Saturday, April 9, 2016

DEAR GENERATION… MILLENNIAL- A Guest Post from Mike Stegall

Editor's Note: This post from Mike Stegall is in response to David Nilsen's (and others) responses to Mike's post from Tuesday, "Dear Generation Cupcake."

I have learned a lot of useful things in my life. Things like don’t spit into the wind, play nice with others, wear clean underwear if you are in an accident, and other bits of knowledge that have allowed me to get this far. One of the most important things I learned was if you make a mistake, own it! That is what I am about to do.

Last Tuesday, an article was printed that I had written called Generation Cupcake. I was surprised when some of the reaction started about it. I knew there would be some like it, some hate it, and some who thought it was funny. What hurt the most was when Amber Garrett, a young lady who responded to it with confusion, said she was disappointed in me. That hurt. I respect her a lot, and that caught me by surprise. I wondered what she meant? Then a few others were commenting that it was terrible, some printed their stories in rebuttal, and some wanted to meet me face to face.

I took one young man up on his challenge, and met him at 4:00 at Vints restaurant. Dustin Jones was a well-dressed, articulate, and mad young man! We sat down and the first thing I asked was what made him so mad that he wanted to tell me face to face? He told me of his life, his struggles, his home and his business, how hard he had worked and how he and others were trying to make a difference. When he finished, I told him my article was not aimed at him, but I was referring to the college students at Emory and other places who were demanding safe places because words like Trump 2016 on a sidewalk in chalk traumatized them. He made it very plain that was not what he took from it. He said I lumped the entire generation into one package, and that is not who they were. He was right. I apologized to him, we talked for a while, and we agreed we have more in common than differences. I drove him home (he had walked to Vints, but by now it was raining outside) we shook hands and left. I went immediately home, re-read what the article said and realized he had a point. I didn’t even mention Emory until later in the article. I started out on a rant and kept going! I then could see his point. I felt badly, because of poor writing, and not stating my intention at the top of the article It appeared I had thrown an entire generation under the bus.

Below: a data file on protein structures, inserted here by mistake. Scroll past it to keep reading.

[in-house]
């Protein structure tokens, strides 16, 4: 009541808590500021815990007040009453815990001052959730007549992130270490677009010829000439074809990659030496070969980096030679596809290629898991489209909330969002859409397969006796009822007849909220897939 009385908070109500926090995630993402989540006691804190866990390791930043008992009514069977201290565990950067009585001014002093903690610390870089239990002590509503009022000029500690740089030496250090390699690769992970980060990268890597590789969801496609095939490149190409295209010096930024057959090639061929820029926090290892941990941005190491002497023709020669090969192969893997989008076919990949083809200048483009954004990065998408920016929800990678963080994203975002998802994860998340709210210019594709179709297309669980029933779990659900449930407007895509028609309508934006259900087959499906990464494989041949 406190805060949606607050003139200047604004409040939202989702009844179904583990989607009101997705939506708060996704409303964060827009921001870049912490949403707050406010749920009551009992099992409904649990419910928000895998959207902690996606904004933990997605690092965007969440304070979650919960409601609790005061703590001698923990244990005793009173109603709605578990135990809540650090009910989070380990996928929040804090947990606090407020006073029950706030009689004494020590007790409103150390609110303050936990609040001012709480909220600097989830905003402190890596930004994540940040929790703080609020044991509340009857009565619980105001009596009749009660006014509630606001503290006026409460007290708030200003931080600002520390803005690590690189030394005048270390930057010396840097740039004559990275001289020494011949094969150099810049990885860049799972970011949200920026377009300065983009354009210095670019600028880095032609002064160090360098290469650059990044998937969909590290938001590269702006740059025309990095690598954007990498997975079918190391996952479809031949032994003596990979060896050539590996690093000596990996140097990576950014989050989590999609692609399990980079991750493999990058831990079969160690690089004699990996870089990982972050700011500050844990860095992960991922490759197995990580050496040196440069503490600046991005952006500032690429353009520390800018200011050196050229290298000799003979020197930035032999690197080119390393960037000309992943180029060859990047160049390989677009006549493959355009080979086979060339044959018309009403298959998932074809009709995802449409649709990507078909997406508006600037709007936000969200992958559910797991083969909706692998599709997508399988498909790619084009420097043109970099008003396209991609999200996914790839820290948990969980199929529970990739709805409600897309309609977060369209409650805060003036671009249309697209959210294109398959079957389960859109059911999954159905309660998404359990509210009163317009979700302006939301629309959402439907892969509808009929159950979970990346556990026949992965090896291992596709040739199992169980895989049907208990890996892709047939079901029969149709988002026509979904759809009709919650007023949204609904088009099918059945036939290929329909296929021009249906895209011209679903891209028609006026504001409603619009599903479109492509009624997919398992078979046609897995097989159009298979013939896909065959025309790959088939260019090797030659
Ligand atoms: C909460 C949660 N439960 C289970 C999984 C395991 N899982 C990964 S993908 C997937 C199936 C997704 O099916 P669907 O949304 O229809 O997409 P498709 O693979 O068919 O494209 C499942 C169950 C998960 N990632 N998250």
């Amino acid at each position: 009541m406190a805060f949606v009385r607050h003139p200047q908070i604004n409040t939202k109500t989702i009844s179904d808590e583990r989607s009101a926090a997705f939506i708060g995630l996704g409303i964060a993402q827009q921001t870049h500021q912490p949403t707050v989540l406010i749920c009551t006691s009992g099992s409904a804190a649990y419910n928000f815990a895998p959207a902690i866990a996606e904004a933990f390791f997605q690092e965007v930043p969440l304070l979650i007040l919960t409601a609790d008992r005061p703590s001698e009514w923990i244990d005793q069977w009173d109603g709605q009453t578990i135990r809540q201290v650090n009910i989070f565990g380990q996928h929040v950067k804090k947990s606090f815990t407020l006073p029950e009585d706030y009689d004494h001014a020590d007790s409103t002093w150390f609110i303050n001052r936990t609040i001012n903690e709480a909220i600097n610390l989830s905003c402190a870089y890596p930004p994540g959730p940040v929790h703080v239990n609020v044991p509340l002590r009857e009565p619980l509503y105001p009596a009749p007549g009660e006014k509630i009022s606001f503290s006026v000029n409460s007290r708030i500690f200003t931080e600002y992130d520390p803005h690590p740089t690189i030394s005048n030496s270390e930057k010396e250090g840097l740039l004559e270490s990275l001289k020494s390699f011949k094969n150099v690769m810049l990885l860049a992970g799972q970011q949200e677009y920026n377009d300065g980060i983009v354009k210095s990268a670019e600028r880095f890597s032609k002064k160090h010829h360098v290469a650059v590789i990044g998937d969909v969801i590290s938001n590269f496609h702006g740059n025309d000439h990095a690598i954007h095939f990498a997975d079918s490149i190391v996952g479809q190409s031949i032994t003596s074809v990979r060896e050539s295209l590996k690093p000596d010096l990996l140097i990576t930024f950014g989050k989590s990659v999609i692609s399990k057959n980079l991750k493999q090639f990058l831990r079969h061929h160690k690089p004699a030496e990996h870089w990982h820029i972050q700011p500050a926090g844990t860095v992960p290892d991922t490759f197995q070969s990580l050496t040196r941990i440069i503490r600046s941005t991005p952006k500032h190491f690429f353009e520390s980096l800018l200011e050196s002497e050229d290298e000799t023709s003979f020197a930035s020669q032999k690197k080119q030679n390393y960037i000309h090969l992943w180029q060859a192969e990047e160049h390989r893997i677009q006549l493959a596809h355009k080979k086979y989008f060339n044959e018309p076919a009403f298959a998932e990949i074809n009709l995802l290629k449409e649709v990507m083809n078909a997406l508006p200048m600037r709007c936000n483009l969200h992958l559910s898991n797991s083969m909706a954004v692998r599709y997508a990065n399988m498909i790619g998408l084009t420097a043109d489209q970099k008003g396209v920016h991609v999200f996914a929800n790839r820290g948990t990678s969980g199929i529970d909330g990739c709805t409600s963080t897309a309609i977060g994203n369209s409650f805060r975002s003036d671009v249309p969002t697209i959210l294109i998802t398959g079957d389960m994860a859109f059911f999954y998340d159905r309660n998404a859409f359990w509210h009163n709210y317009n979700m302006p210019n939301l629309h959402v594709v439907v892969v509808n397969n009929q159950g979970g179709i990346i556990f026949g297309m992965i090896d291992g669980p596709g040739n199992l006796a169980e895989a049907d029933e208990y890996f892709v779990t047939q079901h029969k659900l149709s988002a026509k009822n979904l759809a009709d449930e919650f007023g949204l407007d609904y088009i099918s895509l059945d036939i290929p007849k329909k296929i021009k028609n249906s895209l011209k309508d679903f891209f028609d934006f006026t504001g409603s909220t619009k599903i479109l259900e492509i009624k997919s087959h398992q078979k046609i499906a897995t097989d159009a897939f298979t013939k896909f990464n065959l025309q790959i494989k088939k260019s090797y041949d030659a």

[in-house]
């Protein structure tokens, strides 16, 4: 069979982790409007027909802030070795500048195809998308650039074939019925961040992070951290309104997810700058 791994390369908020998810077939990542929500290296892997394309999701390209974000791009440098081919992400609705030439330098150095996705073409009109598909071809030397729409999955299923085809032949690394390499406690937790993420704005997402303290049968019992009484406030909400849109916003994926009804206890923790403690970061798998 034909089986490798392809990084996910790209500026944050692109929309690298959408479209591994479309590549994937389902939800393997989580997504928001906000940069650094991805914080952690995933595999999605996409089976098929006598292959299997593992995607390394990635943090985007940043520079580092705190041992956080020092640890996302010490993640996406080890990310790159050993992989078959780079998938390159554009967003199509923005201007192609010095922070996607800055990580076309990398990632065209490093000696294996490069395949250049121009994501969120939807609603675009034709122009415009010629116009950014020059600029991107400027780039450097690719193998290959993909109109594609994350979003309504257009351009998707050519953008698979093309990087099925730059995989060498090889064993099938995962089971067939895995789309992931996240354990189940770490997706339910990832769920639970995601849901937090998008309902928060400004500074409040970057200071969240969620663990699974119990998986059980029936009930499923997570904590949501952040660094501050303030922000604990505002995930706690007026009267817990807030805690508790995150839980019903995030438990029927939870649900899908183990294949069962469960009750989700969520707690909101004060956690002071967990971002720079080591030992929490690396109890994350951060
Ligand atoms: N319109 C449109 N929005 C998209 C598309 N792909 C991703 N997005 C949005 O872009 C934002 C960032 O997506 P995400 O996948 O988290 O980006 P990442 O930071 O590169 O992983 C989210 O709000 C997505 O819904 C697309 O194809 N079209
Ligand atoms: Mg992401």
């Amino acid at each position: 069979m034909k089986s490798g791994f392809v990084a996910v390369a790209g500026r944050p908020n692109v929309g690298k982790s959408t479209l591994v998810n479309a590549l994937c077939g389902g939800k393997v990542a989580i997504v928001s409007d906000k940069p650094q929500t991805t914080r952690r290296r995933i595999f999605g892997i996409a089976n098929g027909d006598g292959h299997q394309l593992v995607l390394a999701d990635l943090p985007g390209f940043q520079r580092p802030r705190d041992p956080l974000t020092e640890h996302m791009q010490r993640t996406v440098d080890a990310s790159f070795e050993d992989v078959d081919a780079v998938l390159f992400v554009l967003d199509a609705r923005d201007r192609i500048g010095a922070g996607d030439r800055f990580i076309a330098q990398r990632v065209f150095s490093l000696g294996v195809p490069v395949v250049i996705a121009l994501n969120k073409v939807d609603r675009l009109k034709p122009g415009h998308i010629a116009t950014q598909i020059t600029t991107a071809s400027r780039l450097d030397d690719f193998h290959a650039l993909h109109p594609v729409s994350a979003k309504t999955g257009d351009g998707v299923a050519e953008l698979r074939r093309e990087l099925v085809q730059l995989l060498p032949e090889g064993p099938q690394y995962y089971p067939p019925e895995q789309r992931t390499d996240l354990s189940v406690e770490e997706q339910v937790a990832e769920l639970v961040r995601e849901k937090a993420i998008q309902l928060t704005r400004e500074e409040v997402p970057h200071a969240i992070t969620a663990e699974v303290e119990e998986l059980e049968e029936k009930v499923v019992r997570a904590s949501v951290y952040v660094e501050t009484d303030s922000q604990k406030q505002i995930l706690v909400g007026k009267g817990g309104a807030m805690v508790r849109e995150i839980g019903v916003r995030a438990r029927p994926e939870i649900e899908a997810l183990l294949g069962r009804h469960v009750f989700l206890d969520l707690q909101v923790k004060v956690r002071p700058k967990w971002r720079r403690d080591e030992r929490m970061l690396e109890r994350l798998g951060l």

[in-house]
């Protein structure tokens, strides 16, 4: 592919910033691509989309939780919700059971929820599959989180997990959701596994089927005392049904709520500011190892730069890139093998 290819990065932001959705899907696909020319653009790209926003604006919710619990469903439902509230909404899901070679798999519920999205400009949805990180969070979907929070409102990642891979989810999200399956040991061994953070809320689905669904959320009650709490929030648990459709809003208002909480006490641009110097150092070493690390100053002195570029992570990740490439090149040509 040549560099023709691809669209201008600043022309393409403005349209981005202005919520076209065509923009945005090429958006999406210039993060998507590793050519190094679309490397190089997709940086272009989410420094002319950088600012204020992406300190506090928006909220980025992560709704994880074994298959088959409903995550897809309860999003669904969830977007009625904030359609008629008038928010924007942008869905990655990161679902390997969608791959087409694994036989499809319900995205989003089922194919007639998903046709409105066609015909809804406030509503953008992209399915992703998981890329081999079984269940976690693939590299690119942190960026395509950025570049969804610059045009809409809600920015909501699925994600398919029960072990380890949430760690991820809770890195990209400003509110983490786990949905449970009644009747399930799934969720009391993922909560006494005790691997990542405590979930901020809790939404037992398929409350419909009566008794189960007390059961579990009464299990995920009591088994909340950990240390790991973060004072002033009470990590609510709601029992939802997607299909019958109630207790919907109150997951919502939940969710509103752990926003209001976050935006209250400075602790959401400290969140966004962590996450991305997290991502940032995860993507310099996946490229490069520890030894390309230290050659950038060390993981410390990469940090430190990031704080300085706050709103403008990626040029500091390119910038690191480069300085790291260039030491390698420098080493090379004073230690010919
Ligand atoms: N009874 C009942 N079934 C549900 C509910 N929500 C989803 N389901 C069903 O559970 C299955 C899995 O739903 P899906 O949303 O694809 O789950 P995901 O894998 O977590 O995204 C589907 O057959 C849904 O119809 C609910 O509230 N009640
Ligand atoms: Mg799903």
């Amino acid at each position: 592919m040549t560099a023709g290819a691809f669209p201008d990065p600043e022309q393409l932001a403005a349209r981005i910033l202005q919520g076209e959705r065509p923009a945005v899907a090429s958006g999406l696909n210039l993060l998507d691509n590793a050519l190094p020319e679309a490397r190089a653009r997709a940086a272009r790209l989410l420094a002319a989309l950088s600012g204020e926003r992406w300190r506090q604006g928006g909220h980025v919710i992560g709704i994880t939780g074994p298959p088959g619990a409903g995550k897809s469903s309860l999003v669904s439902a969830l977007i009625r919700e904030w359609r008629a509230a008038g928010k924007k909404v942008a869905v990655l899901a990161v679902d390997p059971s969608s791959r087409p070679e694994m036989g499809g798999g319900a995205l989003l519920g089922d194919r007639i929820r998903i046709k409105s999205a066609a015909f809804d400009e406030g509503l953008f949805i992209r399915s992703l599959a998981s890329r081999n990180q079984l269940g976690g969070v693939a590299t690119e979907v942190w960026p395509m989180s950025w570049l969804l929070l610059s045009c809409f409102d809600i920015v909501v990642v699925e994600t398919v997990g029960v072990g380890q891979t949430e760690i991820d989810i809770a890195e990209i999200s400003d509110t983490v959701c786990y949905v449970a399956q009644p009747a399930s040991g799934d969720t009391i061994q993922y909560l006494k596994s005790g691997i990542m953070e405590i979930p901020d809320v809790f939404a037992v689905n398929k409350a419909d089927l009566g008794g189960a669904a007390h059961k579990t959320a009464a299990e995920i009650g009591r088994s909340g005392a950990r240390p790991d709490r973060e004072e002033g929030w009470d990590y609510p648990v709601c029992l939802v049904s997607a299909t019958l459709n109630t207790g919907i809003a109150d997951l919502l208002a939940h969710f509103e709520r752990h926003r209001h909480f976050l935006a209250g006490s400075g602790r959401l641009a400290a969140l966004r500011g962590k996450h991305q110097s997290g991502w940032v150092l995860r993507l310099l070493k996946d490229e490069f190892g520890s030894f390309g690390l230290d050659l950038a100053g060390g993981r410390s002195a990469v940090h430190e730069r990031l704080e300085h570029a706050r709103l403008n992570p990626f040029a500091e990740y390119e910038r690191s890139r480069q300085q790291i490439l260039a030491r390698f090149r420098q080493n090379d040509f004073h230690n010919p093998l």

The next morning at 6:00 a.m. I met Marcus Alan, another young professional. He was disappointed in me too because he had voted for me and wondered why I would attack a group that supported me? I told him the same thing I told Dustin. He also said it did not appear that way, I agreed, we talked some more and I apologized to him also. We left with a better understanding and as friends. By now, I was wondering if both sides of this had misunderstood my purpose? I was in Columbus Friday, and a few of the young folks there called me Generation cupcake when I met them! (the power of the internet!). I asked them if they knew who I was talking about, and for the most part they said yes, and thought the article was funny. I was also receiving praise from the older generation, and some of their comments seemed to be about the whole generation. That was not good. So, allow me to correct any misconceptions people have about the article.

Since the beginning, there has been this generation gap. Older folks never seem to think young people work as hard or have the same values as they do. That just seems to be human nature. Unfortunately, this seems to be fueled by the press, and dummies who write articles that are unforgiving. Generations earn their names by the ones in that generation the press pick up on. The World War II generation did not get the name “The Greatest Generation” until Tom Brokaw wrote a book about them. My generation, “the Flower Children” were all deemed hippies. Then there is generations X and Y, and now the Millennials. The Millennials need to be defined by people like David Nilsen. David wrote an outstanding rebuttal to my article that defines this generation. Everybody should read it on Darke Journal. I wish I were as eloquent as him. It should be the definition of Millennial. Will it be? Probably not, because David and most of the rest of this generation will be defined by those who get outrageous press, and whine about chalk on a sidewalk. It’s not fair, but it is reality. I helped feed that narrative. As I write this, I just met with another man named Ross. Ross is a very smart young man who brought in questions for me he had written out. I answered the best I could, and we had an awesome discussion about all kinds of things. We have talked for an hour and a half. I loved it. This is not the people I was writing about. I was very unclear of my intentions, and I hurt a lot of good people. That was wrong, and I am truly sorry. Please forgive me. I don’t know what happened to me on Wednesday when I wrote it, I must have had a real burr under my saddle. No decisions are ever made when angry, and I did just that.

I want to let you who responded to me know that I am proud of you. Why? Because you proved that you are not cupcakes, you stood up for your convictions, and you got me to right the wrong I did to you. Good for you! You also proved one of my points about bosses. Yes, you are my boss, and you did not care about my feelings when you told me how wrong I was. That’s o.k. I’ve got big shoulders, and I deserved it. I think that is a lesson learned by both of us. As your employee, I promise in the future to do better. I will be more careful, and will try not to make the same mistake twice. I am truly sorry.

Humbly submitted,

Mike Stegall

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